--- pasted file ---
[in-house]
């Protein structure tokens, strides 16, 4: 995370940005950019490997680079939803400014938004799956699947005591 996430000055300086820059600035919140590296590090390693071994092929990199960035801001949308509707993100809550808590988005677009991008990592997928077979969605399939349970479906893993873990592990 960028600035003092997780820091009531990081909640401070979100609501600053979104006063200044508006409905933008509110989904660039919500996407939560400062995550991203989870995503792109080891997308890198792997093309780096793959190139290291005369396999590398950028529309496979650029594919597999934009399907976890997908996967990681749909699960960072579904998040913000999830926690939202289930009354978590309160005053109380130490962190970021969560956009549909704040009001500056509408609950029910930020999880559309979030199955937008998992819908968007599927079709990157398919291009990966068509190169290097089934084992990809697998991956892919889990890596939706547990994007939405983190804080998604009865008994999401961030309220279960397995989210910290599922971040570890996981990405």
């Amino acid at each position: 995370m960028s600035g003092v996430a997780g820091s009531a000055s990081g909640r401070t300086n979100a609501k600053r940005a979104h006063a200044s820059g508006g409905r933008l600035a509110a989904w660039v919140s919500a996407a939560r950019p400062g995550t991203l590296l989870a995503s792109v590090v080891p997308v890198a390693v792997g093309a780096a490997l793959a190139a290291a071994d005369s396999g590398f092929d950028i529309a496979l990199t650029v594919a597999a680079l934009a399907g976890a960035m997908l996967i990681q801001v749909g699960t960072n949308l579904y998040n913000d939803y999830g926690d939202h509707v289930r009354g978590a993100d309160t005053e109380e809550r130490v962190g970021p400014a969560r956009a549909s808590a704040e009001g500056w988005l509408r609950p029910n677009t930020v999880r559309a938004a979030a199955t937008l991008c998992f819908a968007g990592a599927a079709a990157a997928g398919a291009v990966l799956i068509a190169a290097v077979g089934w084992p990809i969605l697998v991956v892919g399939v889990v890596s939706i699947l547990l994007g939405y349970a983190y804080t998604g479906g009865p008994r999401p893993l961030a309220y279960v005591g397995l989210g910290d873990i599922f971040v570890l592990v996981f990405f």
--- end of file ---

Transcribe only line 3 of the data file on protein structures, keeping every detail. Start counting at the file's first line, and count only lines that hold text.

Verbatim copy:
């Amino acid at each position: 995370m960028s600035g003092v996430a997780g820091s009531a000055s990081g909640r401070t300086n979100a609501k600053r940005a979104h006063a200044s820059g508006g409905r933008l600035a509110a989904w660039v919140s919500a996407a939560r950019p400062g995550t991203l590296l989870a995503s792109v590090v080891p997308v890198a390693v792997g093309a780096a490997l793959a190139a290291a071994d005369s396999g590398f092929d950028i529309a496979l990199t650029v594919a597999a680079l934009a399907g976890a960035m997908l996967i990681q801001v749909g699960t960072n949308l579904y998040n913000d939803y999830g926690d939202h509707v289930r009354g978590a993100d309160t005053e109380e809550r130490v962190g970021p400014a969560r956009a549909s808590a704040e009001g500056w988005l509408r609950p029910n677009t930020v999880r559309a938004a979030a199955t937008l991008c998992f819908a968007g990592a599927a079709a990157a997928g398919a291009v990966l799956i068509a190169a290097v077979g089934w084992p990809i969605l697998v991956v892919g399939v889990v890596s939706i699947l547990l994007g939405y349970a983190y804080t998604g479906g009865p008994r999401p893993l961030a309220y279960v005591g397995l989210g910290d873990i599922f971040v570890l592990v996981f990405f």